CFB Recruiting 2013: Vanderbilt's Coach Revitalizing Commodores' Recruiting
It has been four years since the Vanderbilt Commodores have had a winning season and 30 years since they've won at least eight games. The Commodores have been the doormat of the SEC for a number of reasons but none more significant than the team's inability to match up with rivals like Tennessee at recruiting.
Since James Franklin was named the team's head coach in December 2010, things have been turning around in Nashville, with the team improving its win total by four games and earning an invitation to the Liberty Bowl.
But what really has Commodores fans excited is the complete turnaround in recruiting under Coach Franklin.
Under previous head coaches Bobby Johnson and Robbie Caldwell, the Commodores failed to get a foothold in chasing the top recruits in the nation.
According to Rivals.com, the Commodores' recruiting class never topped 61st in the nation during the coaches' time, even falling out of the top 100 recruiting classes for the 2004 season.
Franklin immediately made his presence known on the recruiting circuit, assembling the 29th-ranked recruiting class in the country in his first year, including 4-star recruits Caleb Azubike, Andrew Jelks and Brian Kimbrow.
Franklin is headlong into his second recruiting season, and with the announcement per Brendan Sonnone of the Orlando Sentinel that Florida wide receiver Dominic Walker has committed to Vandy, Franklin currently has the 15th-best recruiting class in the nation.
Franklin's newest class, topped by 4-star quarterback Johnathon McCrary, linebacker Nigel Bowden and wide receiver Carlos Burse is notable not only for the stark increase in talent amongst the recruits but also where that talent is coming from.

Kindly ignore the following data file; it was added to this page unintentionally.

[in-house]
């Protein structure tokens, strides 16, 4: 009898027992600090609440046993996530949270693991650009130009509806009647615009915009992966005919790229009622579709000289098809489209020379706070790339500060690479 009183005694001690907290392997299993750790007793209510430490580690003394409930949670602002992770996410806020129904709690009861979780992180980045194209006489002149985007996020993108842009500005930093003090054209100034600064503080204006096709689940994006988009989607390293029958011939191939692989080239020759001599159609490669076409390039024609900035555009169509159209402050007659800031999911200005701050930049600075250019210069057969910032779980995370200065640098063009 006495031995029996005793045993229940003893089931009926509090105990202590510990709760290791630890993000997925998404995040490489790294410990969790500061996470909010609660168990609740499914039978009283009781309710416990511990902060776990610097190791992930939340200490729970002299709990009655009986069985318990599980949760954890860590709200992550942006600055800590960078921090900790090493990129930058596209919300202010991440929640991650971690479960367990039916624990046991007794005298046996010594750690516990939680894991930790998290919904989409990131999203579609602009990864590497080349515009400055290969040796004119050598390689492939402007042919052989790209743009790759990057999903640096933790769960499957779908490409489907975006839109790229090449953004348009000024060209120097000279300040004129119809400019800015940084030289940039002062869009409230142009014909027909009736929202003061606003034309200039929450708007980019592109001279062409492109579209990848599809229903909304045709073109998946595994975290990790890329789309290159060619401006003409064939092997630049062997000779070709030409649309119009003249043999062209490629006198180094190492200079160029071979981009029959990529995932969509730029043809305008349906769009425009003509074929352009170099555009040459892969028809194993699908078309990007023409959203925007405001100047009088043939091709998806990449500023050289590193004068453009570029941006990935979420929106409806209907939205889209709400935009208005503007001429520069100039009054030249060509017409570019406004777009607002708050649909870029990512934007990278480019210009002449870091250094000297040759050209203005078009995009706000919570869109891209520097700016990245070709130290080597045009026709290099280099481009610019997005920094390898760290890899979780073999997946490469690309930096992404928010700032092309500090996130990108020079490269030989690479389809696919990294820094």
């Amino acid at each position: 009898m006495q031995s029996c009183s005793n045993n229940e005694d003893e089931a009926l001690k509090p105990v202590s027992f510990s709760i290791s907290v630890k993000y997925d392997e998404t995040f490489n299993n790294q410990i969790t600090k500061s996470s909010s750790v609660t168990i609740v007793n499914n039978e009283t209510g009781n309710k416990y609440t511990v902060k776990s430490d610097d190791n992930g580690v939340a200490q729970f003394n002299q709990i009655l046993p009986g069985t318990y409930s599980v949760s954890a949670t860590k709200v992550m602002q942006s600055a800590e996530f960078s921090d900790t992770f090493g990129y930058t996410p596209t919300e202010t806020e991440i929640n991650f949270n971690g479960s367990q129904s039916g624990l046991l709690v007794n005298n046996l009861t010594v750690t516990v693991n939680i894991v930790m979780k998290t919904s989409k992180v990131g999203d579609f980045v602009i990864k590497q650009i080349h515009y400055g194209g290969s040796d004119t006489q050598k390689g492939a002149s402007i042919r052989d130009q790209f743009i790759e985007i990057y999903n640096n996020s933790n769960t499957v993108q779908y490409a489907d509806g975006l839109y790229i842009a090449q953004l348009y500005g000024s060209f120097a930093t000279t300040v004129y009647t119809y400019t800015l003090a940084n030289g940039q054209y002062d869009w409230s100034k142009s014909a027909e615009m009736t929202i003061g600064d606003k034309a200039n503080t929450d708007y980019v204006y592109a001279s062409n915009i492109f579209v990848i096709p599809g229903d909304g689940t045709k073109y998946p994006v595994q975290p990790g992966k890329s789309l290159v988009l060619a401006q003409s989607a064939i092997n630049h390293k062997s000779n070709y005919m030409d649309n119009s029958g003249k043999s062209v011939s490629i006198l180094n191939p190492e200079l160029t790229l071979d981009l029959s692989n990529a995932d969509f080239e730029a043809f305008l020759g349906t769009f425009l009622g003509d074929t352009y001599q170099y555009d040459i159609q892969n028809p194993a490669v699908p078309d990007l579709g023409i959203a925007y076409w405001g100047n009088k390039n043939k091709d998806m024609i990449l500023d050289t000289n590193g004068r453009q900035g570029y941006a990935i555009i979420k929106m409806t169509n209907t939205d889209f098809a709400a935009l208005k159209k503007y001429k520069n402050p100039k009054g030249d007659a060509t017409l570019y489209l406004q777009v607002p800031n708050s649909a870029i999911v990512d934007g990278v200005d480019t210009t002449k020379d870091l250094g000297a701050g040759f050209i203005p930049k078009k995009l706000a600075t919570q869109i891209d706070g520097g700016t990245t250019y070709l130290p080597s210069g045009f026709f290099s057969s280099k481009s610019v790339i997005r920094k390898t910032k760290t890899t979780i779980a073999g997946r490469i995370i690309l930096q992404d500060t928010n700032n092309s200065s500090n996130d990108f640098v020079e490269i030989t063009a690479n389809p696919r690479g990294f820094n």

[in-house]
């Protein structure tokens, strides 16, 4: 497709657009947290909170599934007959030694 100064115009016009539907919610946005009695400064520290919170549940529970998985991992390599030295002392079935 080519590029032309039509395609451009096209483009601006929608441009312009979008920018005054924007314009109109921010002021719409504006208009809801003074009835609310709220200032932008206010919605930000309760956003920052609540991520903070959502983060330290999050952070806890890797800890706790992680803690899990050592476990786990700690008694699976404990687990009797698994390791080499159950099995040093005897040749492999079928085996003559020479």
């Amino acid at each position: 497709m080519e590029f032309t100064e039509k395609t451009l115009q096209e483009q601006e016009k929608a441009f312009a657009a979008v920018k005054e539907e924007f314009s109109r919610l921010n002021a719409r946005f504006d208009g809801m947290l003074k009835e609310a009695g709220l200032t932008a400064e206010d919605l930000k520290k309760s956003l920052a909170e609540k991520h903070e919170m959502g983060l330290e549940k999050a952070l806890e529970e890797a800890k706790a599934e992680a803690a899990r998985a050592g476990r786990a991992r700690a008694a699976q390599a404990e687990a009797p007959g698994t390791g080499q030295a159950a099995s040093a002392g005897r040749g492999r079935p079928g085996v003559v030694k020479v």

Each of the three best player's in last year's recruiting class were Tennesseans, and not a single recruit came from outside of the south. The three 4-star recruits in this year's class were all poached from Georgia, and though the class is still made up primarily of southerners, Franklin has extended his reach into Illinois and California.
Franklin still has a lot of work ahead of him in turning Vanderbilt into a steady recruiting powerhouse.
Though Vanderbilt has commitments from three 4-star recruits and a dozen 3-star recruits, they have yet to recruit any truly elite players from this year's class. ESPN.com ranks their top player in Vanderbilt's class, Dominic Walker, as the 222nd best player in the nation; Rivals.com lists quarterback Johnathon McCrary tops at 100.
James Franklin made a name for himself as a skilled recruiter while a coach at the University of Maryland, and his talent for the job is evident.
But any coach's ability to convince recruits to come to his school will only work for so long; he must show recruits that his team is capable of winning. If Franklin is able to turn Vanderbilt into a credible SEC opponent instead of the conference's favorite homecoming opponent, Vanderbilt will begin to assemble some recruiting classes that could permanently raise the level of Commodores football.
What is the duplicate article?
Why is this article offensive?
Where is this article plagiarized from?
Why is this article poorly edited?